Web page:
There is not space in this blog post to fully expound the following problem. This will count as a start.
In last Sunday's Gospel, we heard the story of the Transfiguration - a name that's as mysterious as the event. Most of us will recall the story:
Jesus takes Peter, James and John up a high mountain and is transfigured before them, meaning the his appearance changed, and his clothing too! Moses and Elijah show up for this event and Peter wants to construct some tents.
I care to focus on the last few lines of this episode, as reported in Mark's Gospel. Those lines read:
"As they were coming down from the mountain, he charged them not to relate what they had seen to anyone, except when the Son of Man had risen from the dead. So they kept the matter to themselves, questioning what rising from the dead meant."
Why does Jesus always do this sort of thing to people? "Here, let me perform a miracle for you, heal your mother-in-law, or even be transfigured before you. But, you shall not tell anyone what happened." Is he ashamed of his abilities? Doubtful. Does he want to avoid being pegged a magician? That certainly could be true. Is he purely afraid of the authorities finding out about him? They already knew, plus he wasn't afraid of them on any other given day.
I can reflect back upon my own encounters with Christ, whether they happened at Mass, in prayer, on retreats, or going about my daily business - they were all decisive and profound, and nearly all of them very difficult to express in words after the event, especially immediately after. Many of us have had instances like this, where you're telling a story about a retreat experience, or even the experience of traveling overseas, and as you're telling someone the story, it's as if this precious gift is crumbling away in your hands. You can't share enough detail, or give them enough background information to help them understand what was going on at these precise moments.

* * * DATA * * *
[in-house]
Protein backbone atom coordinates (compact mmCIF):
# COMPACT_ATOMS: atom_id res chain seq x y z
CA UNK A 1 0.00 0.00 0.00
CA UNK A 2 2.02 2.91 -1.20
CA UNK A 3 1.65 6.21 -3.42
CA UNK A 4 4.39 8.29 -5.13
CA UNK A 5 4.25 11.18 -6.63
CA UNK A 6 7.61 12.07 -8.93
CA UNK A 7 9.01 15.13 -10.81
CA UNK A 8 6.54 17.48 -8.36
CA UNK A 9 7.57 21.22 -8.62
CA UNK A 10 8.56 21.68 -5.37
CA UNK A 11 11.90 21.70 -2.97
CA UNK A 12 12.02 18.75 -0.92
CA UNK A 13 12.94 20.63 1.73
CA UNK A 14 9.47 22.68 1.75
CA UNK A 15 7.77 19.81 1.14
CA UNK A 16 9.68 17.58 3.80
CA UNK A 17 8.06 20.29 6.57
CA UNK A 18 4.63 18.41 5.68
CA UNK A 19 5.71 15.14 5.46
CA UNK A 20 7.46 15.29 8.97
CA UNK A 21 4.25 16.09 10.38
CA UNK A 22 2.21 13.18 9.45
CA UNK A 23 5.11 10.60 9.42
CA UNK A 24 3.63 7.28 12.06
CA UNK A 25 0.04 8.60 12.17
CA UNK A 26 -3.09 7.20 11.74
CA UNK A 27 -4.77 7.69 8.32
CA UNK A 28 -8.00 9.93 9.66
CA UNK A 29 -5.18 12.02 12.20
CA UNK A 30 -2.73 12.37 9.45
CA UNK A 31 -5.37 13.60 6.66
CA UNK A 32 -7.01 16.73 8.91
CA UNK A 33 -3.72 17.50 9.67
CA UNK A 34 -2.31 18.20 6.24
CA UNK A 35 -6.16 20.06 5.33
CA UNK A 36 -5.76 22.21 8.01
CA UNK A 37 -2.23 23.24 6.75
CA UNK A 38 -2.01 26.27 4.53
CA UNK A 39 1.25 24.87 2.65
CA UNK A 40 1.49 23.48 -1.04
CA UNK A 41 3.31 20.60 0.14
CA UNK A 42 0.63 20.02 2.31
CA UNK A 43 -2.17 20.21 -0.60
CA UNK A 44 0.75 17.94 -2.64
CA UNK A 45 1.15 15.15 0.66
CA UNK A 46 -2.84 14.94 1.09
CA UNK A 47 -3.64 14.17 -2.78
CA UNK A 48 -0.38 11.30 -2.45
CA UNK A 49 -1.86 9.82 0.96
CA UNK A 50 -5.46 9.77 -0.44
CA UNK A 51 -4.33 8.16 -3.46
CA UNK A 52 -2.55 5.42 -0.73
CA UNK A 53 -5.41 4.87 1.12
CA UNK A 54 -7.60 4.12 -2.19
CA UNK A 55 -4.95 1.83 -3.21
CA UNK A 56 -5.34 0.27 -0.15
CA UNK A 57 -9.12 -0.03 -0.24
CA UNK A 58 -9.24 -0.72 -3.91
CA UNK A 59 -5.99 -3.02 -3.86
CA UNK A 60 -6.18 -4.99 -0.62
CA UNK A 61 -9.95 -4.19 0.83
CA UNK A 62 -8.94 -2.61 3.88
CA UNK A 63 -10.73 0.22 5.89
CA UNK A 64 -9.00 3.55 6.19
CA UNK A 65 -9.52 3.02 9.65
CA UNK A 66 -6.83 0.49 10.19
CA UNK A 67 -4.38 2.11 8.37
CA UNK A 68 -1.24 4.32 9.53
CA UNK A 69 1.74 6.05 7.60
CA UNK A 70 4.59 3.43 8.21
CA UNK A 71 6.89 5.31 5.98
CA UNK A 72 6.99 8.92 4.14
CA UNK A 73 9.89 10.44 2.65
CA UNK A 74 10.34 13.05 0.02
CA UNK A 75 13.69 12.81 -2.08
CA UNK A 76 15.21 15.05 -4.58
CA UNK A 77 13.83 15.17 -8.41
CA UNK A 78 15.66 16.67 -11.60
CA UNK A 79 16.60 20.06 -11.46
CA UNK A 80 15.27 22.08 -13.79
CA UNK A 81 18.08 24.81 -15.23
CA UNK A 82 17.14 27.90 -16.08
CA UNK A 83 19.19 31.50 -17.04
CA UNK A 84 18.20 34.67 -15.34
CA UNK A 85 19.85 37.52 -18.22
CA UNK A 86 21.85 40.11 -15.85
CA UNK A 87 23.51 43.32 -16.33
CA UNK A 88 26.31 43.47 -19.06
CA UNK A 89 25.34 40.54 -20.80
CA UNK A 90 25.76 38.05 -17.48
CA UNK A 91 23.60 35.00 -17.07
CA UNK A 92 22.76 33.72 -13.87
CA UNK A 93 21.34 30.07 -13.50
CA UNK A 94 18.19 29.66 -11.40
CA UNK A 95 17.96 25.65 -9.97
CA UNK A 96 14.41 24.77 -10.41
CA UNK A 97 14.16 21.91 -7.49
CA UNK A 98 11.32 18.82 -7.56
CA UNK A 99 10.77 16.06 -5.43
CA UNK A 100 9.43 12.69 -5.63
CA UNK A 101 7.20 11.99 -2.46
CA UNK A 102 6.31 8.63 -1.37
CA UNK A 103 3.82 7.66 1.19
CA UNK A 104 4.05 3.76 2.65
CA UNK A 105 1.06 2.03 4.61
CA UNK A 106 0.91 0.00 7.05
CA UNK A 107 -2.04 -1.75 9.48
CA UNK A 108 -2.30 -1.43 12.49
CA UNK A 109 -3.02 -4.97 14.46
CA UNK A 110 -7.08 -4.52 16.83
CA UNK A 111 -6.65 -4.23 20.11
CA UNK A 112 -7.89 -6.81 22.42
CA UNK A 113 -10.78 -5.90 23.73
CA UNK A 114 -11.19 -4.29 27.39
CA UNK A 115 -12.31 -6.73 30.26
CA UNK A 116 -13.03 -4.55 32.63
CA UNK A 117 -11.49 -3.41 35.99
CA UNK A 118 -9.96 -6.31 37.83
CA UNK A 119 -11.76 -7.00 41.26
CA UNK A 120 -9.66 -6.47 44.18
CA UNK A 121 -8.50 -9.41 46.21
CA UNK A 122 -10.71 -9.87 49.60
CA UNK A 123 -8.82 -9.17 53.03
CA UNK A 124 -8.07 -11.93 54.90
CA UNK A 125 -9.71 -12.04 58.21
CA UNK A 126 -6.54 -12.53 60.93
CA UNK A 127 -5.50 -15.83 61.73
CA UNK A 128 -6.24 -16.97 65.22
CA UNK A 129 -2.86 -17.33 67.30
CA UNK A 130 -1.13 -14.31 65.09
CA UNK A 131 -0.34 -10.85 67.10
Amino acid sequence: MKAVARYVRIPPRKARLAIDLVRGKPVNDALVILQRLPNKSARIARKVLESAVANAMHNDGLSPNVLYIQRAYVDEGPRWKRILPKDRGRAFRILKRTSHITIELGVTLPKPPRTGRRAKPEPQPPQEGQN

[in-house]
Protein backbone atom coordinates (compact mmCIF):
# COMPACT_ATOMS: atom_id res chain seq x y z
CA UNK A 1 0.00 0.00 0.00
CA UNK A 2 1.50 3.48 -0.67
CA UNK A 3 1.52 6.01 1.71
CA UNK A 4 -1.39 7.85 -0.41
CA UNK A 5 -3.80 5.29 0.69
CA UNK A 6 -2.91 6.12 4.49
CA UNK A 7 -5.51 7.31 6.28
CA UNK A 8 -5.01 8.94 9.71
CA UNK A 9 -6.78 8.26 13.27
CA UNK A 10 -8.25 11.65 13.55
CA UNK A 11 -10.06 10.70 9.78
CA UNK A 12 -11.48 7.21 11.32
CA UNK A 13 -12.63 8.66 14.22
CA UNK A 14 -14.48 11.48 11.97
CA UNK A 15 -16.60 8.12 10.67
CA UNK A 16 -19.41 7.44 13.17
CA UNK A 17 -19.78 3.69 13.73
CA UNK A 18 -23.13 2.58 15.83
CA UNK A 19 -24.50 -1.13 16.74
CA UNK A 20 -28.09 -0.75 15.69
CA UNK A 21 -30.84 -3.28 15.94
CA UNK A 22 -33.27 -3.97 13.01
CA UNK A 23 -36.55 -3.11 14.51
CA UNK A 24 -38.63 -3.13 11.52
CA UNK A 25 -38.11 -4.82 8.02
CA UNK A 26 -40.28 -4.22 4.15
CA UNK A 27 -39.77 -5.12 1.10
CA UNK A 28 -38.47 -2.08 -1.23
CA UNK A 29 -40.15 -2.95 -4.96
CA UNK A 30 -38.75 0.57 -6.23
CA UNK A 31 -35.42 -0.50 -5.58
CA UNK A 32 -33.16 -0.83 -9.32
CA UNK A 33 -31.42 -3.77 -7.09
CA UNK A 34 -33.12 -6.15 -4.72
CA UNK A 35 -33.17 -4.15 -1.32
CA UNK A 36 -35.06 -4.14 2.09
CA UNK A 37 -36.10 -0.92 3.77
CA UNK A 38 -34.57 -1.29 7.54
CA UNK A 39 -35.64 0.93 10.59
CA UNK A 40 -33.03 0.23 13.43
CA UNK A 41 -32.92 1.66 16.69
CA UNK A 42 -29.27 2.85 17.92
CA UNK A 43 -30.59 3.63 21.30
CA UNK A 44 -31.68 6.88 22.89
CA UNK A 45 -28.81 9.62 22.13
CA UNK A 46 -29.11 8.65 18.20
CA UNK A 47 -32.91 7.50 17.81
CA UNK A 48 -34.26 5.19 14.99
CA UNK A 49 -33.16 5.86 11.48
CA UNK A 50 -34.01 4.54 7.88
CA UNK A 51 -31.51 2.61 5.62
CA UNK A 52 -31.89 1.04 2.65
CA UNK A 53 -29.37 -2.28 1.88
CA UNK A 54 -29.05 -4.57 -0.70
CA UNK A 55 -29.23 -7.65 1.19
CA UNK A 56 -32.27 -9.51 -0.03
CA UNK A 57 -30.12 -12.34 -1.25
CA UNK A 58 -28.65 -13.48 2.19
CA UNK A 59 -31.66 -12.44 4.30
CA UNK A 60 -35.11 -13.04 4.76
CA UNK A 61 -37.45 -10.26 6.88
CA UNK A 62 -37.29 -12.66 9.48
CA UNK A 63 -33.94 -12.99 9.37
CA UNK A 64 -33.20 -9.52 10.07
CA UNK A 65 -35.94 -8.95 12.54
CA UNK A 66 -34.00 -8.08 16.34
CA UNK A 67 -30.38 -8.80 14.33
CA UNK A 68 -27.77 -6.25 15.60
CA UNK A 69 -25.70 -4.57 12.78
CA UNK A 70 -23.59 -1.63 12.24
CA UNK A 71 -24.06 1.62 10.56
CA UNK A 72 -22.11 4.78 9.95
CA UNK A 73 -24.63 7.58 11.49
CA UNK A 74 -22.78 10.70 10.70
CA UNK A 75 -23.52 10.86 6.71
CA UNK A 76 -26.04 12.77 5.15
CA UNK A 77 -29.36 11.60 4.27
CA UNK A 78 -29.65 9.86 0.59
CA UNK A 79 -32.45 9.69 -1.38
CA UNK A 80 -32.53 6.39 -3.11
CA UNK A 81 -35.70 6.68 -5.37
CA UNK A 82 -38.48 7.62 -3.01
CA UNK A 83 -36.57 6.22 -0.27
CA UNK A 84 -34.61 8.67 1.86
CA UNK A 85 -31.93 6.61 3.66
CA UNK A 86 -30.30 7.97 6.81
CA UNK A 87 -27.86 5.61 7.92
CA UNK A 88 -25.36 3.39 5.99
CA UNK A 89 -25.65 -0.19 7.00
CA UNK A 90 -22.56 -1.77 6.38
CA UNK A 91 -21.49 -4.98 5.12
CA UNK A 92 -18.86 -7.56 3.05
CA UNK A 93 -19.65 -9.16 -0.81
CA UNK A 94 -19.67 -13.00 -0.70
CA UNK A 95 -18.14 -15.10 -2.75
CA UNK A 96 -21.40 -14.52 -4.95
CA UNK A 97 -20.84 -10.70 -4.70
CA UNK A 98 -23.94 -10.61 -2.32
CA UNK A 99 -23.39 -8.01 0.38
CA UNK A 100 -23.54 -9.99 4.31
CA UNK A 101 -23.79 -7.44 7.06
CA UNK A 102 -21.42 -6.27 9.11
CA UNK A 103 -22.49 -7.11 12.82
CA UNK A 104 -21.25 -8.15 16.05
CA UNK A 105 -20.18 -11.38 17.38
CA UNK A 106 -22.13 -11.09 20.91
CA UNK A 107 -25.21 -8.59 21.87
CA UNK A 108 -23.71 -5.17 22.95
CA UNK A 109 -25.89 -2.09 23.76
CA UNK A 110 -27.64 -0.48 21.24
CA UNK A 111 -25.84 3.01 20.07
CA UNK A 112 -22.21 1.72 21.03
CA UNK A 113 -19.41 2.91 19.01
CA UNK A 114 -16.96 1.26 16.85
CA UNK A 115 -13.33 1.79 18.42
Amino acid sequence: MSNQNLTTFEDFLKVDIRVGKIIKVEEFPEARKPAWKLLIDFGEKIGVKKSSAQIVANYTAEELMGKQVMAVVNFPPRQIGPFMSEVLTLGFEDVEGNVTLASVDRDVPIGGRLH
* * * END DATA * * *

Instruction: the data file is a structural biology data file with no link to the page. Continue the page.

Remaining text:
Frustration, impatience, and even skepticism can result - either from your inability to explain adequately, or the other's inability to grasp fully what you experienced. This is almost always my experience when trying to explain a retreat to people who were not in attendance. Perhaps it helps us to understand why Jesus so often spoke these words to people - "go home, don't tell anyone." Perhaps it is for our own benefit.
We read in Luke's Gospel of how Mary, who had the most time and encounters with Jesus, treasured these experiences in her heart and pondered them. Maybe we ought to do the same. Instead of so quickly trying to share exactly what it was that happened in an encounter with Christ, it may be more fruitful to remain in the encounter, to dig deeper into its meaning for your life. By no means does this mean that you never share the experience with anyone - obviously the Apostles who saw the Transfiguration did eventually. But, remain where the fruit is - rooted in the experience, and rooted in, sharing that experience with those who were with you when you experienced it. This is why a special type of community forms amongst those who attend retreats - they experienced something together, and when they come together to further discuss and understand those experiences, the memories take on new life and provide greater fruit. The Apostles in the story of the Transfiguration do this as well, keeping the matter to themselves, and questioning various meanings.
The good fruit borne from a retreat, fruit that you continue to ponder and pray with, still bears fruit - even if you don't share the whole story of what happened with everyone you know - in the life of the believer, because the life itself is converted, transformed, and cannot remain the same.
I'll end here. I just thought this was a timely Gospel for all of us who finished up retreat last Sunday. Remain patient and diligent in praying through your experience with Christ last weekend. Eventually, the time will come to share your experience with many, when it becomes integrated into your very being.